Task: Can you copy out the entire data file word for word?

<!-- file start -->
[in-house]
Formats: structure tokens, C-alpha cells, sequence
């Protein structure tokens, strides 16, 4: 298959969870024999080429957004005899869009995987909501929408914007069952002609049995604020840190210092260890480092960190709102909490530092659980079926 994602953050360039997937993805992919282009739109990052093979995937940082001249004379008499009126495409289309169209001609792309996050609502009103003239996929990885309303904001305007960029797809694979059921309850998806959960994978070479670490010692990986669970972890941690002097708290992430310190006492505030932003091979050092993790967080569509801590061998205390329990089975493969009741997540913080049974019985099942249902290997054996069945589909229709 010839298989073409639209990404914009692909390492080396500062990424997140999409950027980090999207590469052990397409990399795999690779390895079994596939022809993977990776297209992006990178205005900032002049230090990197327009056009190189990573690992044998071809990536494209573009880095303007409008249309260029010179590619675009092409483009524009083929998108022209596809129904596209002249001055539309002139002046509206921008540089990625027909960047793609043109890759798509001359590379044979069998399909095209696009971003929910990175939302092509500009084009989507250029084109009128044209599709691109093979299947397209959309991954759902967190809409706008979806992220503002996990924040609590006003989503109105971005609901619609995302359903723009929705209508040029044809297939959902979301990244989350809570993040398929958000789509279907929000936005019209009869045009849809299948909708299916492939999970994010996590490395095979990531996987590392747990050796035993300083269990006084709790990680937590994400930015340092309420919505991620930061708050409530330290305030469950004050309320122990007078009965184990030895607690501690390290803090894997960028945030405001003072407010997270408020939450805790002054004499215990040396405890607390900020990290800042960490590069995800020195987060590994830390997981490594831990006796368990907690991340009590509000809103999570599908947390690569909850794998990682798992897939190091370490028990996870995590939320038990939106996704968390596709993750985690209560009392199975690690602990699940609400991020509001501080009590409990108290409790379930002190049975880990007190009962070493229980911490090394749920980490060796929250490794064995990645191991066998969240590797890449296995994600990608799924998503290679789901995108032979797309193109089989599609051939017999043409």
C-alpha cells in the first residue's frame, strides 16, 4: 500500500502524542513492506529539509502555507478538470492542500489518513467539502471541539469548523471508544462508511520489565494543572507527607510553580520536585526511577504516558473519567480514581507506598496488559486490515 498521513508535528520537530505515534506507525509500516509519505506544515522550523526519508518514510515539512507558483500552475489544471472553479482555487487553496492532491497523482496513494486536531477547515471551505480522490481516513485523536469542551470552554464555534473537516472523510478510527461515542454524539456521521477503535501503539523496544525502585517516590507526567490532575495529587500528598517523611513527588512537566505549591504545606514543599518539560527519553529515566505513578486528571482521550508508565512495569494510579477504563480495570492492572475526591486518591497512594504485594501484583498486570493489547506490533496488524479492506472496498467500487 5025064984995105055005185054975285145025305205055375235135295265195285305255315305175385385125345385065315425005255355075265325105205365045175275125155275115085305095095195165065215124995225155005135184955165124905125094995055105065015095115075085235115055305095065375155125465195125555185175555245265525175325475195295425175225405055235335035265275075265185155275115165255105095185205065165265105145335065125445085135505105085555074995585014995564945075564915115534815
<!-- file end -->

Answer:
[in-house]
Formats: structure tokens, C-alpha cells, sequence
């Protein structure tokens, strides 16, 4: 298959969870024999080429957004005899869009995987909501929408914007069952002609049995604020840190210092260890480092960190709102909490530092659980079926 994602953050360039997937993805992919282009739109990052093979995937940082001249004379008499009126495409289309169209001609792309996050609502009103003239996929990885309303904001305007960029797809694979059921309850998806959960994978070479670490010692990986669970972890941690002097708290992430310190006492505030932003091979050092993790967080569509801590061998205390329990089975493969009741997540913080049974019985099942249902290997054996069945589909229709 010839298989073409639209990404914009692909390492080396500062990424997140999409950027980090999207590469052990397409990399795999690779390895079994596939022809993977990776297209992006990178205005900032002049230090990197327009056009190189990573690992044998071809990536494209573009880095303007409008249309260029010179590619675009092409483009524009083929998108022209596809129904596209002249001055539309002139002046509206921008540089990625027909960047793609043109890759798509001359590379044979069998399909095209696009971003929910990175939302092509500009084009989507250029084109009128044209599709691109093979299947397209959309991954759902967190809409706008979806992220503002996990924040609590006003989503109105971005609901619609995302359903723009929705209508040029044809297939959902979301990244989350809570993040398929958000789509279907929000936005019209009869045009849809299948909708299916492939999970994010996590490395095979990531996987590392747990050796035993300083269990006084709790990680937590994400930015340092309420919505991620930061708050409530330290305030469950004050309320122990007078009965184990030895607690501690390290803090894997960028945030405001003072407010997270408020939450805790002054004499215990040396405890607390900020990290800042960490590069995800020195987060590994830390997981490594831990006796368990907690991340009590509000809103999570599908947390690569909850794998990682798992897939190091370490028990996870995590939320038990939106996704968390596709993750985690209560009392199975690690602990699940609400991020509001501080009590409990108290409790379930002190049975880990007190009962070493229980911490090394749920980490060796929250490794064995990645191991066998969240590797890449296995994600990608799924998503290679789901995108032979797309193109089989599609051939017999043409």
C-alpha cells in the first residue's frame, strides 16, 4: 500500500502524542513492506529539509502555507478538470492542500489518513467539502471541539469548523471508544462508511520489565494543572507527607510553580520536585526511577504516558473519567480514581507506598496488559486490515 498521513508535528520537530505515534506507525509500516509519505506544515522550523526519508518514510515539512507558483500552475489544471472553479482555487487553496492532491497523482496513494486536531477547515471551505480522490481516513485523536469542551470552554464555534473537516472523510478510527461515542454524539456521521477503535501503539523496544525502585517516590507526567490532575495529587500528598517523611513527588512537566505549591504545606514543599518539560527519553529515566505513578486528571482521550508508565512495569494510579477504563480495570492492572475526591486518591497512594504485594501484583498486570493489547506490533496488524479492506472496498467500487 5025064984995105055005185054975285145025305205055375235135295265195285305255315305175385385125345385065315425005255355075265325105205365045175275125155275115085305095095195165065215124995225155005135184955165124905125094995055105065015095115075085235115055305095065375155125465195125555185175555245265525175325475195295425175225405055235335035265275075265185155275115165255105095185205065165265105145335065125445085135505105085555074995585014995564945075564915115534815